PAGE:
The University Campus, and its educational culture, is in a protracted period of experiencing a rapidly changing landscape. This includes undergraduates, graduate students, faculty, and administration. These processes are both disruptive, requiring frequent recalibrations, and exhilarating, generating new possibilities. There are several trigger mechanisms for this dynamic time of transition including the resurgence of religion in classrooms, residential life, volunteerism, student organizations, faculty research, governance challenges, and campus public squares. For much of the 20th century, religion retreated to the margins of campus life in most universities and to private and parochial expressions. The last couple of decades have witnessed religion demanding a more public profile, sharing with several other major influencers a critical role in how higher education evolves in the near term and far horizon. The implications of these changes in the campus landscape are just now coming into view. Among the many that could be itemized, let me suggest three that, in my opinion, directly address the future of the campus ministry in the university.
Recent studies have documented that faculty are robustly religious and spiritual. Faculty are an indispensable resource for the Multi-Faith/Interreligious mission on college campuses. Faculty participation is a requirement for a vital future of religious experience in campus life.
The entrenched secularism, that has ruled most of the public research universities, is no longer a monopoly. It is not the case that secularity is in retrenchment or disappearing – it is now learning to be more hospitable to and share power with its neighbor, religion. The common understanding has not yet caught up to the new reality.
The so-called Millenials, who make up most of the current undergraduates, graduate students, and younger faculty, are radically different from previous generations. Their religious perspectives and practices are frequently not connected institutionally and are far less provincial in their attitudes about doctrine and ethics. Interreligious dialogue will need to make considerable adjustments to the new class of discussants. A whole new and expanded invitation list is required for the next iteration of Interfaith expressions and projects.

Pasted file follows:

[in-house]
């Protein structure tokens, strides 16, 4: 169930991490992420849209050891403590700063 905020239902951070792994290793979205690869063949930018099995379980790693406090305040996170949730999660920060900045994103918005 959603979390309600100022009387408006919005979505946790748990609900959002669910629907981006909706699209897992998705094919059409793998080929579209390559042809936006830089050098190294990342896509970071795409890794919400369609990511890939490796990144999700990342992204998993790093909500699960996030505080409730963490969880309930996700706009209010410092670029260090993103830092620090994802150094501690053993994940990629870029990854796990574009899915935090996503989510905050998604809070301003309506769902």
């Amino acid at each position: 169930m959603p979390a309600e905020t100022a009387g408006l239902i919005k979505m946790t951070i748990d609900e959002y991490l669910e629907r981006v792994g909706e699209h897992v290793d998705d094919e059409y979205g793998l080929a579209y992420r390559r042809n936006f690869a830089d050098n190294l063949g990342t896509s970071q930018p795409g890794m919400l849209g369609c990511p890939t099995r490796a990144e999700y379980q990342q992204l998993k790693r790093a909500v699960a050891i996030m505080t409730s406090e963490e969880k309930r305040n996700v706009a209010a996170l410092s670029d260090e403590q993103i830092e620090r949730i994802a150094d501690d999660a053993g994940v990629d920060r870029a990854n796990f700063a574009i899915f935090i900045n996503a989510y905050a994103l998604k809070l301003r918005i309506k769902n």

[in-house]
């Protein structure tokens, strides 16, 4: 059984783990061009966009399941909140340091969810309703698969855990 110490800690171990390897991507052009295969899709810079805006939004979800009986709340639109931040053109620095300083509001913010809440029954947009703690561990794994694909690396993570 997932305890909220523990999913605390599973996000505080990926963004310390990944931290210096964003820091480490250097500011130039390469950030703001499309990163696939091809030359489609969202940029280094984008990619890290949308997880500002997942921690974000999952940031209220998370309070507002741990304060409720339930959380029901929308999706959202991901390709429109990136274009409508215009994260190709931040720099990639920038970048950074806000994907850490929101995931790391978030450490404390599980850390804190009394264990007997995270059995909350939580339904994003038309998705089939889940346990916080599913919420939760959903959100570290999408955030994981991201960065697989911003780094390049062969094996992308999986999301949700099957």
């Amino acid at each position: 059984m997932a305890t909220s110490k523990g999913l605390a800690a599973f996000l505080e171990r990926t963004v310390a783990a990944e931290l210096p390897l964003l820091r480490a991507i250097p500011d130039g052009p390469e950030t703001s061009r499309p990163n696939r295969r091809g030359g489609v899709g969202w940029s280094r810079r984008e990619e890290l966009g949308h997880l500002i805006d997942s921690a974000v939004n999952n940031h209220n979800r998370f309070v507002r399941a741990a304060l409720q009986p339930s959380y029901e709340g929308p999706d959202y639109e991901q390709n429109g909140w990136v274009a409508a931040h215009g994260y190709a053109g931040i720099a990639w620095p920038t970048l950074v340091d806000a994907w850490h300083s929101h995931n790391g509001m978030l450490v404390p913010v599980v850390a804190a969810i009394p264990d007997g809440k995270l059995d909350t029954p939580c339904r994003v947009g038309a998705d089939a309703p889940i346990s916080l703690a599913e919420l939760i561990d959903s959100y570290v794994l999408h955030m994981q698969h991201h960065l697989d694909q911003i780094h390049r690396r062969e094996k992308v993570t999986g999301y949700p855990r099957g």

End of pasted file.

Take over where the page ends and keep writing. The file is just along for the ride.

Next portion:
There is a vast vault of literature documenting these volatile conditions: additionally, an ever greater stockpile of anecdotal evidence exists. Two very recent books on this subject are worthy of mention. The first is The Quest for Meaning and Wholeness: Spiritual and Religious Connections in the Lives of College Faculty by Jennifer A. Lindholm (Mary Ries alerted all of us to this work via email recently). The second: No Longer Invisible: Religion in University Education, by Douglas Jacobsen and Rhonda Hustedt Jacobsen.
In closing, I would like to read a selection from this second recommendation.
Dealing with Religion in a Time of Transition
Given the pluriformity of religion today, it is no wonder that colleges and university are uncertain about how to talk about it and respond to it. We are living in a time of transition. The old rhetoric of religious privatization no longer works, but new and better ways of addressing religious concerns and questions have not yet been clearly formulated. The challenges are immense. The range of religious views in the contemporary college and university world is simply stunning. Most large campuses have student populations that include conservative Protestant creationists and earth-worshipping Wiccans, spiritually inspired vegans and hijab-wearing Muslims, social-justice religious activists and right-wing religious ideologues, spiritual atheists and “believers” who are longer sure they believe in God, new converts who want to share their faith with everyone, and students who have grown up religious but know practically nothing about their own faiths. And all of that just scratches the surface. Many questions naturally emerge from this scene: What should be allowed in the classroom and what should not? What has the most potential to offend, and how can such offense be avoided? What limits should be put on discussions to keep them from getting out of control? What rules should guide student interactions? How should faculty respond to religious comments by students? Should faculty themselves ever reveal their religious or spiritual convictions?
College and university learning should be useful, but it has always sought to be more than merely pragmatic or economically self-advancing. Our hope is that big questions of meaning and purpose, important questions of social norms and values, factual questions about science and society, and existential questions about how people with different ideas, ideals, and life goals can live and work together for the benefit of everyone will be part of every undergraduate experience. Colleges and universities will engage these religion- infused questions in many ways, but choosing to ignore them or pushing them to the educational margins is patently irresponsible in an age when religion remains such a visible and influential part of public and personal life.